BAGHDAD — Two American servicemen were killed Tuesday when a gunman wearing an Iraqi army uniform opened fire as they were distributing humanitarian aid in northern Iraq, the U.S. military said.
It was the third such shooting in the Mosul area in less than a year purportedly involving Iraqi soldiers, raising concern about infiltration of the Iraqi security forces in one of the country's most dangerous areas.
The shooting, southwest of Mosul near the Syrian border, came on the eve of a parliament vote on a pact that would allow American troops to remain in Iraq for three more years. Iraq's government says its police and army are not ready to maintain security on their own.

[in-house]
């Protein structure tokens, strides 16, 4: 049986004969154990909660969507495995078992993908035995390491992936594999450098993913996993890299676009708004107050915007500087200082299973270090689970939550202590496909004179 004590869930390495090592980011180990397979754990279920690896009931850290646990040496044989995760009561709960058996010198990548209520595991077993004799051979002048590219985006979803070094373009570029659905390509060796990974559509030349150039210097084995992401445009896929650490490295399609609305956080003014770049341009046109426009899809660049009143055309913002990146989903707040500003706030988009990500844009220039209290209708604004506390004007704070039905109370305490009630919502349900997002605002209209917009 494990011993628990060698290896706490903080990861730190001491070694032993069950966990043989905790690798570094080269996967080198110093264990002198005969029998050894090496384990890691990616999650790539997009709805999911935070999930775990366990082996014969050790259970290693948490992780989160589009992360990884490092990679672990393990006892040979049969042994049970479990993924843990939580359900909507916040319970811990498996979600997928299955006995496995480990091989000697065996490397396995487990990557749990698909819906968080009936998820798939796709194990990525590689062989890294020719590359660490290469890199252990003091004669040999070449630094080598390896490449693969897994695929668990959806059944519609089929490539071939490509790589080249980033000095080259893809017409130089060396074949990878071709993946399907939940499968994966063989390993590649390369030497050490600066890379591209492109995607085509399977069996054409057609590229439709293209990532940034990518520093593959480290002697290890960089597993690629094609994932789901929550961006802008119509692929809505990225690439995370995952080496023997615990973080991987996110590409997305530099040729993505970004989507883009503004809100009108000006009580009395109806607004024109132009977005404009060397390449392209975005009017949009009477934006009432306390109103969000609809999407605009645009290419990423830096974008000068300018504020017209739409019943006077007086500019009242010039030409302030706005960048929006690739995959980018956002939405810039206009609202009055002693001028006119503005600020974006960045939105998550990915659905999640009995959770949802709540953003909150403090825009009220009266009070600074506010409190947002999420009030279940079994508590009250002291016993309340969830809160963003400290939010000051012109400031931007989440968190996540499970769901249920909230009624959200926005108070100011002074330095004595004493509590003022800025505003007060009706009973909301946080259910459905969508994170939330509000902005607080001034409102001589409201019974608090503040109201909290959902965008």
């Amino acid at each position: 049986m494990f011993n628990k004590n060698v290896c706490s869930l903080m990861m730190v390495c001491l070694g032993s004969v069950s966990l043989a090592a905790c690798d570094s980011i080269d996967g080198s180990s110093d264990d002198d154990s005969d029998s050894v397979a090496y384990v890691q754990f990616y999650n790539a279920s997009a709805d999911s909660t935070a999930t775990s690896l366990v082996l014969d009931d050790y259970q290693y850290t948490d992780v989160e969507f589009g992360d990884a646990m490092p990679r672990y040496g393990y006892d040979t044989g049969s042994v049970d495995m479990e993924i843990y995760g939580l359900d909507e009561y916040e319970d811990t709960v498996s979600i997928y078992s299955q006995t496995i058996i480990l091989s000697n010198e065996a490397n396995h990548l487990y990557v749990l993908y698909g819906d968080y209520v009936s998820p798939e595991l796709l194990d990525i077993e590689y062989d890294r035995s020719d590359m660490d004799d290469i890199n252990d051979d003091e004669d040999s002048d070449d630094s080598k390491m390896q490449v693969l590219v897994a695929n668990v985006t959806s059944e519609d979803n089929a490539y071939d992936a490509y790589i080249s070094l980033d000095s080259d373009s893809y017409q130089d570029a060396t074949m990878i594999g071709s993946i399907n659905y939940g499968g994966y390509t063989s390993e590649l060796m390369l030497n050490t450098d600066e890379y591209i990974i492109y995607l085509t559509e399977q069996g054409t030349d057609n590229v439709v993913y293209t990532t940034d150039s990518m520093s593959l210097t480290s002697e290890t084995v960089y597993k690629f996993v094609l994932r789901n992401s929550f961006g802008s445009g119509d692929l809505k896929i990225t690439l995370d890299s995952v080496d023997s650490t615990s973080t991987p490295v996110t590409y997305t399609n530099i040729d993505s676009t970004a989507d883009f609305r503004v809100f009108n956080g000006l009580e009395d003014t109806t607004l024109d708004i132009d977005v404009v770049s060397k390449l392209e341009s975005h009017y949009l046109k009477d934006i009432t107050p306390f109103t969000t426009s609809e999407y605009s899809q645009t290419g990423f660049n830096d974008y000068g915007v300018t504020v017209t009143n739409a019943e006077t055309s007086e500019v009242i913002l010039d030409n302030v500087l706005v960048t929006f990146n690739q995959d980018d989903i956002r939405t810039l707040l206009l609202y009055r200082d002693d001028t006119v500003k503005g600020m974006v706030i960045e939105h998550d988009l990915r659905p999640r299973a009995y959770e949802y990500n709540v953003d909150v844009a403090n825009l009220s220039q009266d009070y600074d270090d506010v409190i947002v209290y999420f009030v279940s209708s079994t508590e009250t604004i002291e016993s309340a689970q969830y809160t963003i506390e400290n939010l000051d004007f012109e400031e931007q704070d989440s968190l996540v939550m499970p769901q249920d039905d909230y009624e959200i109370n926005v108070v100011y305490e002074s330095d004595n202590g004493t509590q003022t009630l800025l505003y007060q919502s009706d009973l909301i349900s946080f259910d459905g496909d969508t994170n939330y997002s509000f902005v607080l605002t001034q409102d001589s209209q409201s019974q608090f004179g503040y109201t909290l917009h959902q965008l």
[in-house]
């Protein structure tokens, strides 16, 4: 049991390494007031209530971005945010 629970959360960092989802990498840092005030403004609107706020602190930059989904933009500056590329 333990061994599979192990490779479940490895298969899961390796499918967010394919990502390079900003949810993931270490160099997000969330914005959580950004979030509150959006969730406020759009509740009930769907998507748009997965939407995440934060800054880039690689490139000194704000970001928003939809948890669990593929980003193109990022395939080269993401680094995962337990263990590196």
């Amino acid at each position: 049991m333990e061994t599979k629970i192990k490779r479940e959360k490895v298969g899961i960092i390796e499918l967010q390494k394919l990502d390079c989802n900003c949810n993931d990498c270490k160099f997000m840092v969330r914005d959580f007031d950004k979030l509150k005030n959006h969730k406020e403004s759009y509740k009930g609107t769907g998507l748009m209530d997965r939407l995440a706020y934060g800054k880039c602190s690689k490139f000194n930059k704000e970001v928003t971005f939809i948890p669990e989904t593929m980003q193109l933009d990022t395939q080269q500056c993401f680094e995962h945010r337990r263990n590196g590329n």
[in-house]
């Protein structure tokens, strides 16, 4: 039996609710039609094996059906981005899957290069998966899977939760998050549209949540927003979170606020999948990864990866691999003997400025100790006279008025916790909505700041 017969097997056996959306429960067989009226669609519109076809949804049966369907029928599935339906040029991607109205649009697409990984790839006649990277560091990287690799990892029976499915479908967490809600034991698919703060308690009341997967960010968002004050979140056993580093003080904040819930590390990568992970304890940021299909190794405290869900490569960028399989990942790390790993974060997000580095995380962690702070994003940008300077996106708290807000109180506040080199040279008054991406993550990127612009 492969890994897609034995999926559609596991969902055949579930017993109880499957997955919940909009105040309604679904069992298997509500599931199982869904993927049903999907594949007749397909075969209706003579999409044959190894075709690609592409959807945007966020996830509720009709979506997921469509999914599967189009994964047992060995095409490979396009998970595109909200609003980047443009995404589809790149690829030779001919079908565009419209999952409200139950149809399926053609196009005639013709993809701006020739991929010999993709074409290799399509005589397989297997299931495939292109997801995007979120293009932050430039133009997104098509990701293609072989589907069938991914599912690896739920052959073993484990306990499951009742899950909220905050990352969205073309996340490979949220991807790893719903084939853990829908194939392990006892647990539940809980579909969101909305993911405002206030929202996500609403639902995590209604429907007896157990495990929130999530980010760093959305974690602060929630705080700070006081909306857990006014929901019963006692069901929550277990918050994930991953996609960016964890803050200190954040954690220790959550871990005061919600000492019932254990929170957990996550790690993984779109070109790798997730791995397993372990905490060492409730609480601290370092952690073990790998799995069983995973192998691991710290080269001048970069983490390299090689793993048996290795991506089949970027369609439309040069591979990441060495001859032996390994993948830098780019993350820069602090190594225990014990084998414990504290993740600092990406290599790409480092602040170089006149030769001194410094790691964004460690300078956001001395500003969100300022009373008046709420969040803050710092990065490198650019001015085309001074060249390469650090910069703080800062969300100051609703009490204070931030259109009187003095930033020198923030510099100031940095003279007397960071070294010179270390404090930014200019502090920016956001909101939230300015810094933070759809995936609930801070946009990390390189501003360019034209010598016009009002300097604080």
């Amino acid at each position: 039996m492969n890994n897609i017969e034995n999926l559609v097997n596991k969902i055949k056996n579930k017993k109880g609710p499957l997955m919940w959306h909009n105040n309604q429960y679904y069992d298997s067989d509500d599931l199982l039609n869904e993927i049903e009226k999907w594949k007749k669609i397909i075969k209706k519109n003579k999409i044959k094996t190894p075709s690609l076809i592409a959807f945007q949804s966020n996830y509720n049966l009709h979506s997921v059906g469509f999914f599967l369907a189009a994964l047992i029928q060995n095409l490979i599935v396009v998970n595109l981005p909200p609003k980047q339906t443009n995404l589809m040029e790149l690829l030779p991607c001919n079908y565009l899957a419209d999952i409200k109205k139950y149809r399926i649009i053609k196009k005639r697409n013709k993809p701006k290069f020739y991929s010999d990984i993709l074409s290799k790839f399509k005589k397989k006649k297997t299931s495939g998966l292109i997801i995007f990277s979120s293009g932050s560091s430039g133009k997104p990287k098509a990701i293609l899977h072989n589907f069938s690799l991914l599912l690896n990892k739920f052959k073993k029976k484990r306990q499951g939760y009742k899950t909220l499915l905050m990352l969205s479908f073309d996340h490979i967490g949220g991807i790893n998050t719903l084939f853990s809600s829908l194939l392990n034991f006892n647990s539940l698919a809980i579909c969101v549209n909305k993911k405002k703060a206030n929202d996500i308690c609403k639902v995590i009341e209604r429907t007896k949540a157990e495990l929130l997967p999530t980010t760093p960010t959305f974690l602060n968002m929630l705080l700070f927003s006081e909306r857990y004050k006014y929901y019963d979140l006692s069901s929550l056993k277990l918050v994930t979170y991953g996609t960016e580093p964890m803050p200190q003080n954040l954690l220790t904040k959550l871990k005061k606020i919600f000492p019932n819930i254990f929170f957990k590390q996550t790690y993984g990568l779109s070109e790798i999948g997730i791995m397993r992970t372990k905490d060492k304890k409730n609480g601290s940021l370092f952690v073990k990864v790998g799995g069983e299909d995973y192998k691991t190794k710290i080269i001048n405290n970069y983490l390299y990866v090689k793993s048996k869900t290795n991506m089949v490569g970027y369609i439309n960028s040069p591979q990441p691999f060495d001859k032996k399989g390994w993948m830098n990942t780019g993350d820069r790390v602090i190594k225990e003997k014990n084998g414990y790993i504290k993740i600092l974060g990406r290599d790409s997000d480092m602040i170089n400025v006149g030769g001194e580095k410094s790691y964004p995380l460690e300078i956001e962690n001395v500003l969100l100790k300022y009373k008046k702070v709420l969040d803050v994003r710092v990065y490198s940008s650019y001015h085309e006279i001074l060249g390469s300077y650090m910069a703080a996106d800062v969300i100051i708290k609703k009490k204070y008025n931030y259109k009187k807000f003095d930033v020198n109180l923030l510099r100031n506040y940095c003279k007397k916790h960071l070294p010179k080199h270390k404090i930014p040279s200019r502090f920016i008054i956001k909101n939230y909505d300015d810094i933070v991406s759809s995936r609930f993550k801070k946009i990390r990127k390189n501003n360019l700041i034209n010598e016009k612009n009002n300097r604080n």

The attack killed a Marine and a soldier on a transition team working with the Iraqis, a military statement said. Two Marines and three Iraqi civilians were wounded, it said.
"The attack appears to have been unprovoked," Army Col. Bill Buckner, a U.S. military spokesman, was quoted as saying.
He said it was unknown whether the attacker was an Iraqi soldier or an insurgent in disguise, saying an investigation was underway. The statement said another man also was involved.
Other U.S. military officials, speaking on condition of anonymity because they weren't authorized to release the information, said the gunman was in Iraqi army custody and appeared to be a soldier.
American troops and Iraqi soldiers were handing out blankets near Baaj, a mainly Sunni Arab area, when the midday attack occurred, one of the officials said. The gunman apparently fired from at least 50 yards away.